Homely-looking girls score over glam divas
By BVS Prakash | THE HANS INDIA |
Jul 17,2017 , 11:23 PM IST
It seems to be the season of homely-looking and performing actresses in T-town. Talented actress Niveda Thomas drawing appreciation for her scintillating performance in recent smashing hit ‘Ninnu Kori’. Earlier, it was Keerthy Suresh in ‘Nenu Sailaja’ and ‘Nenu Local’ who became a sought-after-actress despite wearing simple dresses like chudidars and sarees and swept audience off their feet.
Even actress Sai Pallavi’s bubbly performance in ‘Premam’ and now in the trailer of Sekar Kammula’s next film `Fidaa’, the actress is going places. Not to be left behind Anupama Paremeswaran who impressed with her performance in ‘Premam’ and ‘Sathamanam Bhavati’. Incidentally, all these actresses are from Mollywood where talent scores over skin show.
“A girl can be good-looking even in a chudidar and saree and not just in skimpy outfits. As the adage goes ‘beauty lies in beholder’s eye, Telugu viewers are patronising homely-looking and performers these days,’ says director Bheemaneni Srinivasa Rao, who pats young directors for sketching realistic roles.
“Now-a-days films are made with realisitic themes and characters and these actresses are aptly fitting into the roles of middle-class lover girls with the mind of their own. In fact, Keerthy, Niveda, Anupama and Sai Pallavi are actresses who rely on their talent to make it to the top, without indulging in skin show, that’s the existing phenomenon,” he adds.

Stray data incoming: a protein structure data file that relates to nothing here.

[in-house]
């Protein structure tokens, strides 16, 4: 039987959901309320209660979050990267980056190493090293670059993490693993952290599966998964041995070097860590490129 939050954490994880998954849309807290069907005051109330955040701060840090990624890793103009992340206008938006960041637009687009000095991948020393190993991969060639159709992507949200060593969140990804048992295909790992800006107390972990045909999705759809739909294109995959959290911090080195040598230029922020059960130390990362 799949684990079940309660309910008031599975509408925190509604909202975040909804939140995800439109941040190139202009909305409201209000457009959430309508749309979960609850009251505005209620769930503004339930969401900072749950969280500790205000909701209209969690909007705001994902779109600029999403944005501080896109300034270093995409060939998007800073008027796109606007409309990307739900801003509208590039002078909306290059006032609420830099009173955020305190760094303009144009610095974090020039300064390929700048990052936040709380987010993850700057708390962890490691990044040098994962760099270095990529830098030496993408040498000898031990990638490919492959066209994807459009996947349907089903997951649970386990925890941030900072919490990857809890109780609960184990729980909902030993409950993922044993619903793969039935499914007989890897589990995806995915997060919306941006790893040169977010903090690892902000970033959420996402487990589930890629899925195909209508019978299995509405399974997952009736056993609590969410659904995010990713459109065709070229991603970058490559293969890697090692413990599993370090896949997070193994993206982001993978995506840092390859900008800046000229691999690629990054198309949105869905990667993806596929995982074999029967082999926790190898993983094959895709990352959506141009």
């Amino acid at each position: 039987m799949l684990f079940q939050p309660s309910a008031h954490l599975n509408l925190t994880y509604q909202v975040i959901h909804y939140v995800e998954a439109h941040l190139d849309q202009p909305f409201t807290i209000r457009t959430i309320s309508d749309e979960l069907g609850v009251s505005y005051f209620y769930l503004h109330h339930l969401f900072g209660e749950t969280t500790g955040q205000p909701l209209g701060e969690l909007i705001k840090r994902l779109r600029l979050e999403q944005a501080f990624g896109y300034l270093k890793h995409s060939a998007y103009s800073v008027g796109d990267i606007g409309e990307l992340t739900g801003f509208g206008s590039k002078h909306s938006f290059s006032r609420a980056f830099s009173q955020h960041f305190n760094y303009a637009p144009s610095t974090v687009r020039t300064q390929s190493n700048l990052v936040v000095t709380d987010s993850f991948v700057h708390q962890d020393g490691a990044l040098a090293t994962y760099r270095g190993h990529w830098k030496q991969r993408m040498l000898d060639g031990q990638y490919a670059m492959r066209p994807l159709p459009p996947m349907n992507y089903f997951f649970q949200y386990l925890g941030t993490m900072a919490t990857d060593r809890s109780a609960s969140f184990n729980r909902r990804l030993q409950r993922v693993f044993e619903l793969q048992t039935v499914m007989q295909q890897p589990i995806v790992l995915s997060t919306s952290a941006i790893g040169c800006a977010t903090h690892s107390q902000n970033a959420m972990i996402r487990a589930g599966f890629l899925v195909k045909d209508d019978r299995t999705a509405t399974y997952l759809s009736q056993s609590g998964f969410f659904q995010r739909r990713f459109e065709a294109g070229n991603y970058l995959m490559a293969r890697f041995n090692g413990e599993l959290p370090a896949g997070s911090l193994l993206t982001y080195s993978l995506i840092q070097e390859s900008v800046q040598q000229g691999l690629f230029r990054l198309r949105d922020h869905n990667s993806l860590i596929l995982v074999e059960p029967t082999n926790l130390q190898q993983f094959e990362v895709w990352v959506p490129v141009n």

However, leading producer Bandla Ganesh says that this phenomenon is not altogether new for T-town since even earlier, top actresses like Suhasini, Soundarya and even to some extent Vijayashanti became a house-hold name among Telugu viewers, against glam divas like Ramya Krishna, Rambha and Naghma, on the strength of their performance and homely roles.
“Suhasini stuck to her acting skills and even Soundarya followed her footsteps and showed that acting chops are more important than svelte figures for an actress to have fans. So every generation gets its own set of girl-next-door actresses,” he adds.
Whereas, director Bheemaneni attributes the rise of talented actresses to changing tastes of new generation audience. “Gen x viewers are looking at actresses as an extension of their self as these actors are playing working women, college-going girls and aspirants of foreign jobs. Unlike a goal-less heroine in a star-studded potboiler, where she has to just sing and dance and provide oomph factor,” he concludes.